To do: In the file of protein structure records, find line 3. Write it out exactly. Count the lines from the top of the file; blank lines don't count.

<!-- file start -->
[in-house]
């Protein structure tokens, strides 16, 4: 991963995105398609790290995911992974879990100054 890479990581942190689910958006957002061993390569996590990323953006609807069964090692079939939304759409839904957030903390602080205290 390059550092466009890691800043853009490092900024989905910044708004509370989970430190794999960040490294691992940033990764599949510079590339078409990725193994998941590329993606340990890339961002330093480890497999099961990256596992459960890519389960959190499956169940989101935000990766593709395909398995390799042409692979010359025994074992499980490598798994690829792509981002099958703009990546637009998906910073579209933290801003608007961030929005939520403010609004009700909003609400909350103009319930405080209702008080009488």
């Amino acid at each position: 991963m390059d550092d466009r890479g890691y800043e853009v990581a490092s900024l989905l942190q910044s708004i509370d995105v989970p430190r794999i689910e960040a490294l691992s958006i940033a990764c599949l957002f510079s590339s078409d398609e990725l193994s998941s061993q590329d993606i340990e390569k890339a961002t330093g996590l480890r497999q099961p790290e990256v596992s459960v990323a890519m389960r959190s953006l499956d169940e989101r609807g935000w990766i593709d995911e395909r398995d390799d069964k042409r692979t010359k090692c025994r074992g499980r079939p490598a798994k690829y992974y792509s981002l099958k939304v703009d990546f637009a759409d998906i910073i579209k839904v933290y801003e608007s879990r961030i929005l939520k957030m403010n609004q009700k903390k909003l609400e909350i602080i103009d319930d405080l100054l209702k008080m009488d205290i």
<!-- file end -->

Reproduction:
């Amino acid at each position: 991963m390059d550092d466009r890479g890691y800043e853009v990581a490092s900024l989905l942190q910044s708004i509370d995105v989970p430190r794999i689910e960040a490294l691992s958006i940033a990764c599949l957002f510079s590339s078409d398609e990725l193994s998941s061993q590329d993606i340990e390569k890339a961002t330093g996590l480890r497999q099961p790290e990256v596992s459960v990323a890519m389960r959190s953006l499956d169940e989101r609807g935000w990766i593709d995911e395909r398995d390799d069964k042409r692979t010359k090692c025994r074992g499980r079939p490598a798994k690829y992974y792509s981002l099958k939304v703009d990546f637009a759409d998906i910073i579209k839904v933290y801003e608007s879990r961030i929005l939520k957030m403010n609004q009700k903390k909003l609400e909350i602080i103009d319930d405080l100054l209702k008080m009488d205290i």